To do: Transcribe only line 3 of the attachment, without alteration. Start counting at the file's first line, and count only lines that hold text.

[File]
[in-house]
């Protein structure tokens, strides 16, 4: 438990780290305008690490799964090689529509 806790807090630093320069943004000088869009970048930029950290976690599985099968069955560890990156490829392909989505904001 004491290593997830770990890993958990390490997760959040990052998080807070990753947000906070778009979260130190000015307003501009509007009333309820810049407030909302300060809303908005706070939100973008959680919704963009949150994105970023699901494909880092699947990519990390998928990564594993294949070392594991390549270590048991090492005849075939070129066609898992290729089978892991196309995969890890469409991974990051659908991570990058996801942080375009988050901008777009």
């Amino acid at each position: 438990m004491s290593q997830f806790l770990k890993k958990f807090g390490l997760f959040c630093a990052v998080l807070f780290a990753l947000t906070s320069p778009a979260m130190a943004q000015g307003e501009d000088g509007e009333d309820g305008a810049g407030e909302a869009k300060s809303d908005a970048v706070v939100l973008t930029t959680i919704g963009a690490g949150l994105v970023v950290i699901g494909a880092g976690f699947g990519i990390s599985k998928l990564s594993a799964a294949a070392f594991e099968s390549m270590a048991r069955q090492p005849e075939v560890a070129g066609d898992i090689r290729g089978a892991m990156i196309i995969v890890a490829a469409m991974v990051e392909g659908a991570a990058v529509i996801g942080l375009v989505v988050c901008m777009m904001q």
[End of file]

């Amino acid at each position: 438990m004491s290593q997830f806790l770990k890993k958990f807090g390490l997760f959040c630093a990052v998080l807070f780290a990753l947000t906070s320069p778009a979260m130190a943004q000015g307003e501009d000088g509007e009333d309820g305008a810049g407030e909302a869009k300060s809303d908005a970048v706070v939100l973008t930029t959680i919704g963009a690490g949150l994105v970023v950290i699901g494909a880092g976690f699947g990519i990390s599985k998928l990564s594993a799964a294949a070392f594991e099968s390549m270590a048991r069955q090492p005849e075939v560890a070129g066609d898992i090689r290729g089978a892991m990156i196309i995969v890890a490829a469409m991974v990051e392909g659908a991570a990058v529509i996801g942080l375009v989505v988050c901008m777009m904001q």